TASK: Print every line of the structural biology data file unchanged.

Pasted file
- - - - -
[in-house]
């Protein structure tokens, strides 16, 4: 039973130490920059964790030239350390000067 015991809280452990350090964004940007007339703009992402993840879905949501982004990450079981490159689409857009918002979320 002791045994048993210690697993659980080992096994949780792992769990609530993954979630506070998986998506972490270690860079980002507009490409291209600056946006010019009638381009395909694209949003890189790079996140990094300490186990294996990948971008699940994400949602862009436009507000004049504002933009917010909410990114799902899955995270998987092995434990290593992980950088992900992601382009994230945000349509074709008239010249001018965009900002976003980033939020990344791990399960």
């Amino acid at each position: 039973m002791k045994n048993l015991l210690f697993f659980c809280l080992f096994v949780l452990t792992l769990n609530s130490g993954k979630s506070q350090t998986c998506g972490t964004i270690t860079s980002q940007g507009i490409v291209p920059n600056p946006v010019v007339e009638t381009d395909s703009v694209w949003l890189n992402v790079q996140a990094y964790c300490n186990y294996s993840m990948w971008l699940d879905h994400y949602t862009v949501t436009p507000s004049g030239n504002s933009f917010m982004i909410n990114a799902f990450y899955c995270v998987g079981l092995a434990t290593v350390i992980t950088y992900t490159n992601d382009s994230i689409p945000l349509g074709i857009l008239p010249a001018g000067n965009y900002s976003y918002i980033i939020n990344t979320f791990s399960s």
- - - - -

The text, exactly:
[in-house]
């Protein structure tokens, strides 16, 4: 039973130490920059964790030239350390000067 015991809280452990350090964004940007007339703009992402993840879905949501982004990450079981490159689409857009918002979320 002791045994048993210690697993659980080992096994949780792992769990609530993954979630506070998986998506972490270690860079980002507009490409291209600056946006010019009638381009395909694209949003890189790079996140990094300490186990294996990948971008699940994400949602862009436009507000004049504002933009917010909410990114799902899955995270998987092995434990290593992980950088992900992601382009994230945000349509074709008239010249001018965009900002976003980033939020990344791990399960």
């Amino acid at each position: 039973m002791k045994n048993l015991l210690f697993f659980c809280l080992f096994v949780l452990t792992l769990n609530s130490g993954k979630s506070q350090t998986c998506g972490t964004i270690t860079s980002q940007g507009i490409v291209p920059n600056p946006v010019v007339e009638t381009d395909s703009v694209w949003l890189n992402v790079q996140a990094y964790c300490n186990y294996s993840m990948w971008l699940d879905h994400y949602t862009v949501t436009p507000s004049g030239n504002s933009f917010m982004i909410n990114a799902f990450y899955c995270v998987g079981l092995a434990t290593v350390i992980t950088y992900t490159n992601d382009s994230i689409p945000l349509g074709i857009l008239p010249a001018g000067n965009y900002s976003y918002i980033i939020n990344t979320f791990s399960s």